After last night’s thunderstorm, the trackbed and station were very wet on Monday morning- but two intrepid volunteers braved the mud in the afternoon, and – after three hours’ work, have pretty well completed the turning area. This is a legal right-of-way over Trust land to the fields, and will see some heavy traffic once the fence boundary is complete – so it has to be hardened to cope.
James, feeling guilty at having wasted the fine weather on Sunday by skiving off to the Mid-Norfolk Railway, made a start on tidying the various piles of material, to make the site look a bit less tatty. Then Toby and James took turns loading and dumping the rubble, and created a large all-weather apron which will soon green up as spring finally springs. Then they had a long discussion about methods and amounts of material (costs) to complete the access road and the other right-of-way area in the light of experience over the last few days.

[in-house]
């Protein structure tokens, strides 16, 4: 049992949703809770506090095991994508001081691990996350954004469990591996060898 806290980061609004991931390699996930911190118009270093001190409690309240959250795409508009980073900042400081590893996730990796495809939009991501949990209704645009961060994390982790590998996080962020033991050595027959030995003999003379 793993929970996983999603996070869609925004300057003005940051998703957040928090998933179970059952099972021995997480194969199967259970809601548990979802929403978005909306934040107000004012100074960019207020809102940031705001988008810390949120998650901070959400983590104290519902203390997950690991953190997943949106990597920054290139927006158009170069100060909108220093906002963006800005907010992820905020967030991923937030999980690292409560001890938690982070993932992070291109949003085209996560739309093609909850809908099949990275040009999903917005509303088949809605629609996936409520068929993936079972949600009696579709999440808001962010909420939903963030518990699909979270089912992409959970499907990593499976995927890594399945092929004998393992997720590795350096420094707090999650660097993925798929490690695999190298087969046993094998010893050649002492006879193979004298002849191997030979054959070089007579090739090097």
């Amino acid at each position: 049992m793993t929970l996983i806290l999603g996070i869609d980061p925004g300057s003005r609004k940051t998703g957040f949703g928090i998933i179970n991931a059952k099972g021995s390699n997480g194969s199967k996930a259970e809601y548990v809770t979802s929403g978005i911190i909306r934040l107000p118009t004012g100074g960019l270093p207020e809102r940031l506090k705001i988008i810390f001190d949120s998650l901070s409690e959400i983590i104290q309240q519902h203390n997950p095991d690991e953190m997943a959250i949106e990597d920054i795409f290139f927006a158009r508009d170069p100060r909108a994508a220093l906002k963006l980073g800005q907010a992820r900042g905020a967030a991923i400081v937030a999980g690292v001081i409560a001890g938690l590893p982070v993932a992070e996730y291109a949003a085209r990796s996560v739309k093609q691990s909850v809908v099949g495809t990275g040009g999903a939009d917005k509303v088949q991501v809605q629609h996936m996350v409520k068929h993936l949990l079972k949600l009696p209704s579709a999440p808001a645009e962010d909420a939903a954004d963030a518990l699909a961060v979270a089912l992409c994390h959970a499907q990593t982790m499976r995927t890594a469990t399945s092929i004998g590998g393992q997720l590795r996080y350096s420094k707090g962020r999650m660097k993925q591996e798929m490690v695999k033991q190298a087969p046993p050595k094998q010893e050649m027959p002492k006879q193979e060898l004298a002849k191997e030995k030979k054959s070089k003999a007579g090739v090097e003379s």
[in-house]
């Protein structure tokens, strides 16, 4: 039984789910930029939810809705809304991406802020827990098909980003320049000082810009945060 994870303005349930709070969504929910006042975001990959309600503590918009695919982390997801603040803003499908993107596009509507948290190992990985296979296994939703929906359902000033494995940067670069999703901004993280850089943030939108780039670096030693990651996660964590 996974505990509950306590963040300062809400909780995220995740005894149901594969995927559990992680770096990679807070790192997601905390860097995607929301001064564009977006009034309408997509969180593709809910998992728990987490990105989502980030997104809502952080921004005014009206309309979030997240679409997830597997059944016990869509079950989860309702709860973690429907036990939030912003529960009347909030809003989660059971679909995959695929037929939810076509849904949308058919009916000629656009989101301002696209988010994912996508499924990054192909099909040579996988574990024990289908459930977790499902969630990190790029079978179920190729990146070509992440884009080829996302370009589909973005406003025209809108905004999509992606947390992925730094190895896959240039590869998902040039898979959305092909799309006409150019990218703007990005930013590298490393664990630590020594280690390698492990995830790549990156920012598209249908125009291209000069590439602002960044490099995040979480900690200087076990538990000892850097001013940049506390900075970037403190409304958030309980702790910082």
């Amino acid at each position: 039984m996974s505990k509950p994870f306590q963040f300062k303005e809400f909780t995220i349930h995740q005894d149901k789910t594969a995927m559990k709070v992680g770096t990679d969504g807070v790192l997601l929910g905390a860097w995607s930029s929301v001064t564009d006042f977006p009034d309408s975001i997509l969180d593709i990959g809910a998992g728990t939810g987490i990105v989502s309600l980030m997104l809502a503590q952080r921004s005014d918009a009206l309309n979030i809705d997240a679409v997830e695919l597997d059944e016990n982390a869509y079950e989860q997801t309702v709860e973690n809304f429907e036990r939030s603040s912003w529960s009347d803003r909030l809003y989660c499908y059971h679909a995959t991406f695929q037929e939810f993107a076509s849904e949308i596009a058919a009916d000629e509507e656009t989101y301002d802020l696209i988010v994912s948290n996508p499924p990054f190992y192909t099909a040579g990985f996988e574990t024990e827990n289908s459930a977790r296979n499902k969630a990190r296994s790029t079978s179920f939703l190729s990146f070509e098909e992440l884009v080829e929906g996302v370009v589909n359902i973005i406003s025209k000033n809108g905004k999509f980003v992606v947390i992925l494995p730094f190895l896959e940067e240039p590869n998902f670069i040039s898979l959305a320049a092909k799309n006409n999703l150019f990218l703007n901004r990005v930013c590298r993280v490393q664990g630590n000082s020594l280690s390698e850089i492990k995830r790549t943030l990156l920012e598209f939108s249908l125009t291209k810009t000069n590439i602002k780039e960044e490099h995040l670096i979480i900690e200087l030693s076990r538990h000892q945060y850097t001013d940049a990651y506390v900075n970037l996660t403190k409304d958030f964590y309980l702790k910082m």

The revived Lynton and Barnstaple Railway

None of this activity was in any way photogenic, so we have added a totally gratuitous photo of a steam-hauled heritage train at our friends the Lynton and Barnstaple Railway. It may be worth mentioning that this railway is the nearest in style to the SR, among all the 201 in the UK – it is narrow gauge, quirky, greatly-regretted, closed for almost as long, and now being rebuilt on its original trackbed.

It is also in a very sensitive landscape area – in fact squarely within the Exmoor National Park (which we think trumps the Suffolk AONB). Perhaps surprisingly in the context of the SRT’s troubles, very few local Devon people, or organisations, are moaning about the L&B!

Civils works on the right-of-way: planning for the access trackway completion (and a nice photo of another railway!)